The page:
Date of Award

Spring 5-17-2010

Degree Type

Dissertation

Degree Name

Doctor of Philosophy (PhD)

Graduate Group

Bioengineering

First Advisor

David F. Meaney

Abstract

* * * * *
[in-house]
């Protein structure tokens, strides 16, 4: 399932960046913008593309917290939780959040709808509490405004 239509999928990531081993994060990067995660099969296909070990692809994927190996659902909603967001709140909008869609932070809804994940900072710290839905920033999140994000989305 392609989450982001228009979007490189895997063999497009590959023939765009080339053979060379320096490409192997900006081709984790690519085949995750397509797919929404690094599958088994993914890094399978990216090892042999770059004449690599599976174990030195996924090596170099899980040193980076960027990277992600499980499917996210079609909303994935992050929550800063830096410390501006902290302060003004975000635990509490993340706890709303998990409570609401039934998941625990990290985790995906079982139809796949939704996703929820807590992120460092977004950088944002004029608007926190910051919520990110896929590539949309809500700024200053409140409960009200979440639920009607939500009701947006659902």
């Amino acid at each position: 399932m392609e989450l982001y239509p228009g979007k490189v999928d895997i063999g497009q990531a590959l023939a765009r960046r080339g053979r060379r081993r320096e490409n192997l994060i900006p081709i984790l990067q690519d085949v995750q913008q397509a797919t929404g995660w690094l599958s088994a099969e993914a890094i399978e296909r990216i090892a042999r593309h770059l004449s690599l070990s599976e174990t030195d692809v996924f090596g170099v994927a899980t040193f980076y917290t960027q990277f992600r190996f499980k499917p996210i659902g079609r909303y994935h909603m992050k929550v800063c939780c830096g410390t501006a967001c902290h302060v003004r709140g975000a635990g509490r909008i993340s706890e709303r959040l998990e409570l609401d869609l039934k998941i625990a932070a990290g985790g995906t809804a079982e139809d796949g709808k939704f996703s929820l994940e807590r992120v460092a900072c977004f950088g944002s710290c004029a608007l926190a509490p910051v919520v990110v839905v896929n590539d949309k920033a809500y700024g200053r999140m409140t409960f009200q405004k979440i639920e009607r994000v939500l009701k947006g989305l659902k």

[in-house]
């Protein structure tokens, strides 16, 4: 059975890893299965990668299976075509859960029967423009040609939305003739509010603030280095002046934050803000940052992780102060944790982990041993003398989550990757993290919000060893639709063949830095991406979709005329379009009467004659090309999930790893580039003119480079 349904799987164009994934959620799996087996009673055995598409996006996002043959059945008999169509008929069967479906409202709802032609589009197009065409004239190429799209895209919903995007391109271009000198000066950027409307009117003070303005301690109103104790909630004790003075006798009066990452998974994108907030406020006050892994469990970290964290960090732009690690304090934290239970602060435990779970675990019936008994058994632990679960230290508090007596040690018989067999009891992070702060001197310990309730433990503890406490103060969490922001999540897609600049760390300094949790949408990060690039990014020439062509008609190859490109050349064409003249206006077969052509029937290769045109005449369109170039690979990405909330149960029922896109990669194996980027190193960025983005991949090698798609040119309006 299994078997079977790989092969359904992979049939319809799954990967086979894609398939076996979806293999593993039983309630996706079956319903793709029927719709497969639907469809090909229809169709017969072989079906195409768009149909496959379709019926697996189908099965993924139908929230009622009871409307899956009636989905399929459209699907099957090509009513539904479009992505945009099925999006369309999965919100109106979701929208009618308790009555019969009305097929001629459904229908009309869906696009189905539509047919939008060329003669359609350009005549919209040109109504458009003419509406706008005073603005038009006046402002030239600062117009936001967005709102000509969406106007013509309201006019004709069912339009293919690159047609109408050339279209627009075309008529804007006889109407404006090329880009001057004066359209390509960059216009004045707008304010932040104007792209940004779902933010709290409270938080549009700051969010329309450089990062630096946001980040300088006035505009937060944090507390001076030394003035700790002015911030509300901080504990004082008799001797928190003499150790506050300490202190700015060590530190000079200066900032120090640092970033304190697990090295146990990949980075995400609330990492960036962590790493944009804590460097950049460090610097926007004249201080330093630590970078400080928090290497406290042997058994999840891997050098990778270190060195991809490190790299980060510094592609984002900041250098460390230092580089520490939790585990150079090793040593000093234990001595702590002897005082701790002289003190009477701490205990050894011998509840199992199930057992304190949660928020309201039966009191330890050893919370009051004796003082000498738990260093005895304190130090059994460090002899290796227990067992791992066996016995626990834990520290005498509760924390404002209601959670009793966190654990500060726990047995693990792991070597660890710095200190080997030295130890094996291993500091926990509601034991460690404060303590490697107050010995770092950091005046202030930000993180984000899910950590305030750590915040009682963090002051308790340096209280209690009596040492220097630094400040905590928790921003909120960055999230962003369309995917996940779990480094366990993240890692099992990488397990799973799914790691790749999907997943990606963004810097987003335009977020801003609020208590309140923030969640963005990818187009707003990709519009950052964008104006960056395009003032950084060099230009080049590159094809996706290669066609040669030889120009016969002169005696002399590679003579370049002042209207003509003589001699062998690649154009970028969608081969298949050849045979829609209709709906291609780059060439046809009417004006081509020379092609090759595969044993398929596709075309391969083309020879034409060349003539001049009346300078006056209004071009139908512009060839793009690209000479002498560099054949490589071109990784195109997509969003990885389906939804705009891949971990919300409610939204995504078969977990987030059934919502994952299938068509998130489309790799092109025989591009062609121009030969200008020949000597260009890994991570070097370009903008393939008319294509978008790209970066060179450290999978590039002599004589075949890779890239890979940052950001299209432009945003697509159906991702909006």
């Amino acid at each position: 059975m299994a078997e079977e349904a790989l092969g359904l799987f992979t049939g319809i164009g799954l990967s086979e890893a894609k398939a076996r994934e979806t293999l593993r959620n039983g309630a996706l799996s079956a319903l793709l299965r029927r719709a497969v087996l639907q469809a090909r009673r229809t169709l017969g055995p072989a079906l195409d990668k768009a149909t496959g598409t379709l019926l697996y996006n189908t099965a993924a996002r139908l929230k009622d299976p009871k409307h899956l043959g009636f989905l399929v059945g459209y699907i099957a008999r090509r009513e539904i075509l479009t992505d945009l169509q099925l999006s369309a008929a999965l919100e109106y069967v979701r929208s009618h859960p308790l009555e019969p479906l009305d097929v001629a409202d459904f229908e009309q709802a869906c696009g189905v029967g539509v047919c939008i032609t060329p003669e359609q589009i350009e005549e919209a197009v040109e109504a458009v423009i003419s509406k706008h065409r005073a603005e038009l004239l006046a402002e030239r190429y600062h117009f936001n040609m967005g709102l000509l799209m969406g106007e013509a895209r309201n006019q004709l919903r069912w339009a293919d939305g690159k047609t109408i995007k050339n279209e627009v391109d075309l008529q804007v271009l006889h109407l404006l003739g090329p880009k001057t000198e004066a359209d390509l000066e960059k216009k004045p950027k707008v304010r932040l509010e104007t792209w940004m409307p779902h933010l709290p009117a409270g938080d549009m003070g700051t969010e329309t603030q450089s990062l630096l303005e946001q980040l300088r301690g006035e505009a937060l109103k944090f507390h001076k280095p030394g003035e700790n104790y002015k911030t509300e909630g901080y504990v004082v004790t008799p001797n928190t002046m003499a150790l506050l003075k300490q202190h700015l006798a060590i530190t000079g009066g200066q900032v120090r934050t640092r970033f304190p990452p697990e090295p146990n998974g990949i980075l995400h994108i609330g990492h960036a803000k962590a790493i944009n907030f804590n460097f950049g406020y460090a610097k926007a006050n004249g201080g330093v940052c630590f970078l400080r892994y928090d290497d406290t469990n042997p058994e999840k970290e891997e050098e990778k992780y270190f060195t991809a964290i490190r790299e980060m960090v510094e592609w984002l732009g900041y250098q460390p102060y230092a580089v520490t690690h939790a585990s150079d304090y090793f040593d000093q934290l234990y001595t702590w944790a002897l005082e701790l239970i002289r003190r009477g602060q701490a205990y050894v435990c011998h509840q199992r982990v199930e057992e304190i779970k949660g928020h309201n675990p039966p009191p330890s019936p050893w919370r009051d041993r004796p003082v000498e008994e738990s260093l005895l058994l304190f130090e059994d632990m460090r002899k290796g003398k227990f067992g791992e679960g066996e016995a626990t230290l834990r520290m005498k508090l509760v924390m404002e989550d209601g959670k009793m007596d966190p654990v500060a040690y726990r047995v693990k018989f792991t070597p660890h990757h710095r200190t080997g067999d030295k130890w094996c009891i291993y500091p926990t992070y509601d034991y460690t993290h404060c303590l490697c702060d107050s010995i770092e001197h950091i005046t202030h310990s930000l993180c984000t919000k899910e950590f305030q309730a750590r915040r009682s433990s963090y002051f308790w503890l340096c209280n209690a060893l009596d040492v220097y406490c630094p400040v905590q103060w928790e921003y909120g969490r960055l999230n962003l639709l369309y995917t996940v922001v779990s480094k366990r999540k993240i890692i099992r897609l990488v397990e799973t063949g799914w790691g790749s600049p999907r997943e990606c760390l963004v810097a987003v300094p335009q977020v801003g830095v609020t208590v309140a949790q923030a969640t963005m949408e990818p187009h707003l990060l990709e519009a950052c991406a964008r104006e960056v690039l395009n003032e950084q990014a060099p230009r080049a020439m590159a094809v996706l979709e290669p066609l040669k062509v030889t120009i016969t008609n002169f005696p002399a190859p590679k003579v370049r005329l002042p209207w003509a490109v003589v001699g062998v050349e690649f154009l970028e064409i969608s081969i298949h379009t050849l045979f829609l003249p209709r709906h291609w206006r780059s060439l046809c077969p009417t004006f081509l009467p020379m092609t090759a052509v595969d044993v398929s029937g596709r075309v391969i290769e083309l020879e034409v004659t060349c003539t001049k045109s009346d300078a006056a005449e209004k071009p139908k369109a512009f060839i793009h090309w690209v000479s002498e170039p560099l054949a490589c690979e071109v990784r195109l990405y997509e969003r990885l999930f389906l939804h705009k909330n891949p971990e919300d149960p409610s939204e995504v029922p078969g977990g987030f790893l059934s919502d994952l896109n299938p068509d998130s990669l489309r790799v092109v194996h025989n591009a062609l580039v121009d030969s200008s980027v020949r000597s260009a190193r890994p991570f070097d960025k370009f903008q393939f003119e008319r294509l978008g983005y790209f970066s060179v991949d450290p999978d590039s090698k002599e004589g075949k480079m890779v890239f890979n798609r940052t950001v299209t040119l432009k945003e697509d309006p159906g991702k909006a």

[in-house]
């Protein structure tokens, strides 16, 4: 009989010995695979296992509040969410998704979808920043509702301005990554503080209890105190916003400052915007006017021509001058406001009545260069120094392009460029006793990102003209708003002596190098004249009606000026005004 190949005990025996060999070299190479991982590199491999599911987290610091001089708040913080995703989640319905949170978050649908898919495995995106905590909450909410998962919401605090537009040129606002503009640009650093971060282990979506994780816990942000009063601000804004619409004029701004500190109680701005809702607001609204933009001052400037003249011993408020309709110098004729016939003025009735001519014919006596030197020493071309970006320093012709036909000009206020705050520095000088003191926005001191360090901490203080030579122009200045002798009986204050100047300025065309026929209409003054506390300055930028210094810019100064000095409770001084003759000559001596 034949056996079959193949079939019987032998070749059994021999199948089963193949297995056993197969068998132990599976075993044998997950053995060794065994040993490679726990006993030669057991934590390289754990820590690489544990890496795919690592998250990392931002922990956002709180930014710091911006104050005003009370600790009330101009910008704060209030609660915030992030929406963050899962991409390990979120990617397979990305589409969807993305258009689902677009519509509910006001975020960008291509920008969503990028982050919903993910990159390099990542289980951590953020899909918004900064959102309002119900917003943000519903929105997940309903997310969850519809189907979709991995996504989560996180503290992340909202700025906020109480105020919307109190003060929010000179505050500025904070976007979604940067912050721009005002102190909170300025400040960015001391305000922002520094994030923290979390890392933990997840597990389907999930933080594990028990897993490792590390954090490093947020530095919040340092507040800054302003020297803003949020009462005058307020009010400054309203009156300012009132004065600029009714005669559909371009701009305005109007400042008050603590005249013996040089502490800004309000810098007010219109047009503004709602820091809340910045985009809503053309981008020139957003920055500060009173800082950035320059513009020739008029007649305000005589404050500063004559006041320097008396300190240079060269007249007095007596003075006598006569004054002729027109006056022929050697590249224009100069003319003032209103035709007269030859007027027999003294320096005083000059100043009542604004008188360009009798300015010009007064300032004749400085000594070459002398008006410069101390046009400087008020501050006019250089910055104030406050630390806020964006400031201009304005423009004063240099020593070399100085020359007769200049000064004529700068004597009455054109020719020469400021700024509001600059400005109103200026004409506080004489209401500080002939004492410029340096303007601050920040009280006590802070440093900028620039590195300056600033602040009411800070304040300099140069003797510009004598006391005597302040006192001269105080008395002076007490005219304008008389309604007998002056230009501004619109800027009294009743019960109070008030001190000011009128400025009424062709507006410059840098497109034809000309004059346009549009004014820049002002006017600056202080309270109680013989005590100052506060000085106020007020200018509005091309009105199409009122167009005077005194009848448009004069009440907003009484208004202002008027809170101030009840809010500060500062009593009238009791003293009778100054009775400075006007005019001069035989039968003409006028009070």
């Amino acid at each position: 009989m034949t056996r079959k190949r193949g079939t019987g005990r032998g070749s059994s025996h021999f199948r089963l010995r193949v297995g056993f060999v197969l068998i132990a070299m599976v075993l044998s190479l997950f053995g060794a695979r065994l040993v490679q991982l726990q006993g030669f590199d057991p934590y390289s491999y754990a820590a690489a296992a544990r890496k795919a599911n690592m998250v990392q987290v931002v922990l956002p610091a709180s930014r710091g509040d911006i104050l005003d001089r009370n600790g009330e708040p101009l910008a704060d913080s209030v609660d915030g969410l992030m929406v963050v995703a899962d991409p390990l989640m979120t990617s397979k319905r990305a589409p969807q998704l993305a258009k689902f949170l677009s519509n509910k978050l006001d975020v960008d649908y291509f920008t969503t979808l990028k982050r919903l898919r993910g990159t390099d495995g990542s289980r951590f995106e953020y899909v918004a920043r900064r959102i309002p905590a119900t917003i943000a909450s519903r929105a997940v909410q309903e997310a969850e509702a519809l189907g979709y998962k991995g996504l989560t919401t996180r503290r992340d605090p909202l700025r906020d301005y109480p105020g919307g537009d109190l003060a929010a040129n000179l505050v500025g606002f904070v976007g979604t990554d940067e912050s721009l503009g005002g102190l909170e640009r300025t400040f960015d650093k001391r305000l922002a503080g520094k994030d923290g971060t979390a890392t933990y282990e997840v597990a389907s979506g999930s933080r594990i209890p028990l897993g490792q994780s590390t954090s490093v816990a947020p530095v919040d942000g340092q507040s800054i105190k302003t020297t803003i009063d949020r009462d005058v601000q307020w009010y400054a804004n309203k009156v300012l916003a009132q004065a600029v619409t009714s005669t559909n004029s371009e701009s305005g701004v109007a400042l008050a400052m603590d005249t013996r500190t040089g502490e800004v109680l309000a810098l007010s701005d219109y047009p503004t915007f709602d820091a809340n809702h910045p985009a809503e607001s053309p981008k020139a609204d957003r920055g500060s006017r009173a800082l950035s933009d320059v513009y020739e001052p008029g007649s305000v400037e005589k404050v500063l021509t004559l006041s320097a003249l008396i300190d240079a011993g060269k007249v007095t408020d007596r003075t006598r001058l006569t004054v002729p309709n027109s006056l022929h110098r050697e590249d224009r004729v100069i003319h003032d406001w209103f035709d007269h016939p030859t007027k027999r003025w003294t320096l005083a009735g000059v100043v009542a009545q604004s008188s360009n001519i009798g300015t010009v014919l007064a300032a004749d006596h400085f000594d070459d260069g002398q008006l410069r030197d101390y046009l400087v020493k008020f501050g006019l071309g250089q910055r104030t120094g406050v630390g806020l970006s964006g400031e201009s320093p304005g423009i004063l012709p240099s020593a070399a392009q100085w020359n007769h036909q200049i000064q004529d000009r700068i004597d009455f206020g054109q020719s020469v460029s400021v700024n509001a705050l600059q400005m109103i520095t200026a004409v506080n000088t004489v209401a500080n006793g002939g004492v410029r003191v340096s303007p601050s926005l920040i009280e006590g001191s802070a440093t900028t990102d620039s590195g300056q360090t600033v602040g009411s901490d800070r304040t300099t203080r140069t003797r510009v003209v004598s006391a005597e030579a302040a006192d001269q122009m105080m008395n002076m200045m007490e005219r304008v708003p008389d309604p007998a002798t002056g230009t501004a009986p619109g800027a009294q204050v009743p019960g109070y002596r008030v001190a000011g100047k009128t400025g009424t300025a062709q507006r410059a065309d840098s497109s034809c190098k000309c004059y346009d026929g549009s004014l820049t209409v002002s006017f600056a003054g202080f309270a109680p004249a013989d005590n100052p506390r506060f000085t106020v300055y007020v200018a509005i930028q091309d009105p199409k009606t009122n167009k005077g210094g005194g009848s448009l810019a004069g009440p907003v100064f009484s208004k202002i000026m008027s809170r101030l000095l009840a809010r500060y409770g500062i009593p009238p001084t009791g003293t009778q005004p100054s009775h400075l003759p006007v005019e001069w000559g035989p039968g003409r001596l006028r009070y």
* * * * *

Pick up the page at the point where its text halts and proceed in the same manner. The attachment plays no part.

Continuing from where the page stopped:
It has been estimated that traumatic brain injury (TBI) costs the U.S. economy over $60 billion a year, with over 5.3 million people suffering some level of long term effects. Despite these figures, no effective pharmacological treatment has been successfully developed to help patients recover from TBI. A more complete understanding of both the immediate cellular reactions to injury and the longer-term responses may present new strategies for reducing damage and promoting repair. In this dissertation we first examine the ability for astrocytes to modulate the mechanisms of calcium wave propagation in response to increasing degrees of injury. As injury magnitude increases, the complexity of the calcium wave that is transmitted to surrounding uninjured regions also increases. At very mild levels of stretch calcium waves are primarily transmitted through extracellular ATP. As the level of stretch increases, gap junction communication and metabotropic glutamate receptor activation can be detected. The interaction between these three signaling pathways may transmit information about the severity of injury to surrounding astrocytes and may mediate immediate cellular responses. We also observe that the mechanical properties of cultured astrocytes are altered 24 hours after injury. Rapid stretch induces a decrease in the apparent Young’s modulus on non-nuclear regions of astrocytes, indicating that the cells are softer and more compliant. This change is associated with an upregulation of GFAP, which is a common marker for reactive gliosis. Finally, we investigate the interaction between glutamatergic and purinergic signaling in mediating cell death in hippocampal slices 24 hours following mechanical injury. Within the CA3 region of the hippocampus there is a significant increase in cell death after stretch-injury that can be attenuated by inhibiting the activity of the glutamatergic N-methyl D-aspartate (NMDA) receptors. Alternatively, blocking the activity of P2Y1 receptors is effective in limiting cell death. Our studies suggest that there is a high probability that P2Y1 receptor activity on astrocytes is responsible for inducing the over-excitation of extrasynaptic NMDA receptors, which is responsible for a major component of the observed cell death. Further studies into this pathway may lead to new approaches for pharmacological therapies after TBI.